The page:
The Corporation for National and Community Service (CNCS) and the U.S. Department of Education have selected Barry University for the President's Higher Education Community Service Honor Roll, which recognizes the University’s students, faculty members, and staff for their commitment to community service and service-learning.
Barry was admitted to the Honor Roll for contributing more than 25,000 service hours, primarily in the areas of education, social services and community development. The Honor Roll recognizes higher education institutions that reflect the values of exemplary community service and achieve meaningful outcomes in their communities.
During the 12-month period considered for this year’s recognition, more than 70 percent of Barry students participated in some form of community service, noted Glenn Bowen, director of Barry’s Center for Community Service Initiatives.
Psychology and sociology students made significant contributions through a special initiative in Liberty City. As part of a senior capstone, psychology students engaged in service-learning projects with the Liberty City Community Revitalization Trust. The projects included teaching alphabet recognition and beginning reading to Haitian-American Head Start students; developing, scheduling and publicizing a workshop for first-time home buyers; evaluating South Florida’s Workforce One employment program; reviewing a grant proposal to provide broadband and wireless services to Liberty City; and creating an asset map of the community.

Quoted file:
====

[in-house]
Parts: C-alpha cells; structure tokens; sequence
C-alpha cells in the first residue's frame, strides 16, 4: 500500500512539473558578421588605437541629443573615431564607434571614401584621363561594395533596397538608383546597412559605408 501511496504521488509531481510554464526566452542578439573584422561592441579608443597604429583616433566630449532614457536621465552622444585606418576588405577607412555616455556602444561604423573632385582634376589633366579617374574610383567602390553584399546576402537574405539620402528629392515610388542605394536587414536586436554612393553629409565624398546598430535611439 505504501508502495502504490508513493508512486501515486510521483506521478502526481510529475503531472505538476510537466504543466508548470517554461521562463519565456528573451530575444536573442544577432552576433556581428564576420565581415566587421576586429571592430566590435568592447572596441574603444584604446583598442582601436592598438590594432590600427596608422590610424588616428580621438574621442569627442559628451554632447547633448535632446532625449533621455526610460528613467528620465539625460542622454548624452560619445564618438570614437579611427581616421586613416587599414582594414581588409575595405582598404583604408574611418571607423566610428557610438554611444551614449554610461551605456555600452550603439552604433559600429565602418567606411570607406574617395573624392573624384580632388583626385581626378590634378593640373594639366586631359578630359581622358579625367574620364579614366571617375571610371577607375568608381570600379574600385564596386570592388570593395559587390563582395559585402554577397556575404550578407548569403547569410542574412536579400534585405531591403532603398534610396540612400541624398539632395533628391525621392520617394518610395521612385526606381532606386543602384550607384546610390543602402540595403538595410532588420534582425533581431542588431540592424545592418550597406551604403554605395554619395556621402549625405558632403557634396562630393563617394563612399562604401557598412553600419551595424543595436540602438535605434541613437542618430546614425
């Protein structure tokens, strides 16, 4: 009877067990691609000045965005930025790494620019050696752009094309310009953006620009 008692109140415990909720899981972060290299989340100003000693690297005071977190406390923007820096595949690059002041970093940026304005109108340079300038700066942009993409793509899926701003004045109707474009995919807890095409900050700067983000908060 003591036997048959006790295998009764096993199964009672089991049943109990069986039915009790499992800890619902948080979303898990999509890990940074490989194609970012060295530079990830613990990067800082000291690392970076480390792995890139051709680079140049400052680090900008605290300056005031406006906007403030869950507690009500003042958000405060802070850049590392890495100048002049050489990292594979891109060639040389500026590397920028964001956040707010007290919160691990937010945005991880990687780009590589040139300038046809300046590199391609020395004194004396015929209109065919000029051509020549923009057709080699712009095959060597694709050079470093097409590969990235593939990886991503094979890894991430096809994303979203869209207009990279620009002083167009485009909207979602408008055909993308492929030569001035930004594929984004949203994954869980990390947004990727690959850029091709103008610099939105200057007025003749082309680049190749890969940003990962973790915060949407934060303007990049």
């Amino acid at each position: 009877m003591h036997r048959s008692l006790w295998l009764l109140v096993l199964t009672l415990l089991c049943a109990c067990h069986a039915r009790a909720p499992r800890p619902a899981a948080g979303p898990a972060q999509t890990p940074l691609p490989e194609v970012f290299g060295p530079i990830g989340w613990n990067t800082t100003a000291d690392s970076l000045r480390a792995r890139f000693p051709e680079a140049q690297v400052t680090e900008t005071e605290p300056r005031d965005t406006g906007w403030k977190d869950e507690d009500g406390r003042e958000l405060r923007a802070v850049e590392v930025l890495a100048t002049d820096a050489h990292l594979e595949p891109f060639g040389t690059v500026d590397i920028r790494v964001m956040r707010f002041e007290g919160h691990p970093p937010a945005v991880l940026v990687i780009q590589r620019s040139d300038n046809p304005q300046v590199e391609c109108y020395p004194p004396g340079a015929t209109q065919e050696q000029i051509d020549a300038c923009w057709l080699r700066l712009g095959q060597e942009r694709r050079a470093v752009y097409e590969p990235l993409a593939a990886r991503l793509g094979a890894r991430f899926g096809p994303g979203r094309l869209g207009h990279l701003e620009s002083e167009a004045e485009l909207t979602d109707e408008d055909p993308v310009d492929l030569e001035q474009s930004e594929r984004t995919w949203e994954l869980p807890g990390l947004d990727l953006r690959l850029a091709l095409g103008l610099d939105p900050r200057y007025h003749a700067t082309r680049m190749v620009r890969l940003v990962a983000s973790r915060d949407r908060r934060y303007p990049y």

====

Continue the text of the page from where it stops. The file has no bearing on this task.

For their part, sociology students evaluated the HIV/AIDS-related outreach services provided by Liberty City’s Mt. Tabor Missionary Baptist Church and formulated strategies for reducing the impact of HIV/AIDS in the community, where there were 8,690 adult cases.
In addition, the work done by Barry’s Institute for Community and Economic Development and the Community Learning Partnership of Greater Miami Shores contributed to Barry’s recognition on the Honor Roll.
“The Honor Roll schools should be proud of their work to elevate the role of service-learning on their campuses,” said Eduardo Ochoa, the U.S. Department of Education’s assistant secretary for postsecondary education. “Galvanizing their students to become involved in projects that address pressing concerns and enrich their academic experience has a lasting impact – both in the communities in which they work and on their own sense of purpose as citizens of the world.”
CNCS, which has administered the Honor Roll since 2006, admitted a total of 642 colleges and universities to this year’s list, which can be accessed at www.NationalService.gov/HonorRoll.
CNCS oversees the Honor Roll in collaboration with the U.S. Departments of Education and Housing and Urban Development, Campus Compact, and the American Council on Education. Honorees are chosen based on a series of selection factors, including the scope and innovation of service projects, the extent to which service-learning is embedded in the curriculum, the school’s commitment to long-term campus-community partnerships, and measurable community outcomes as a result of the service.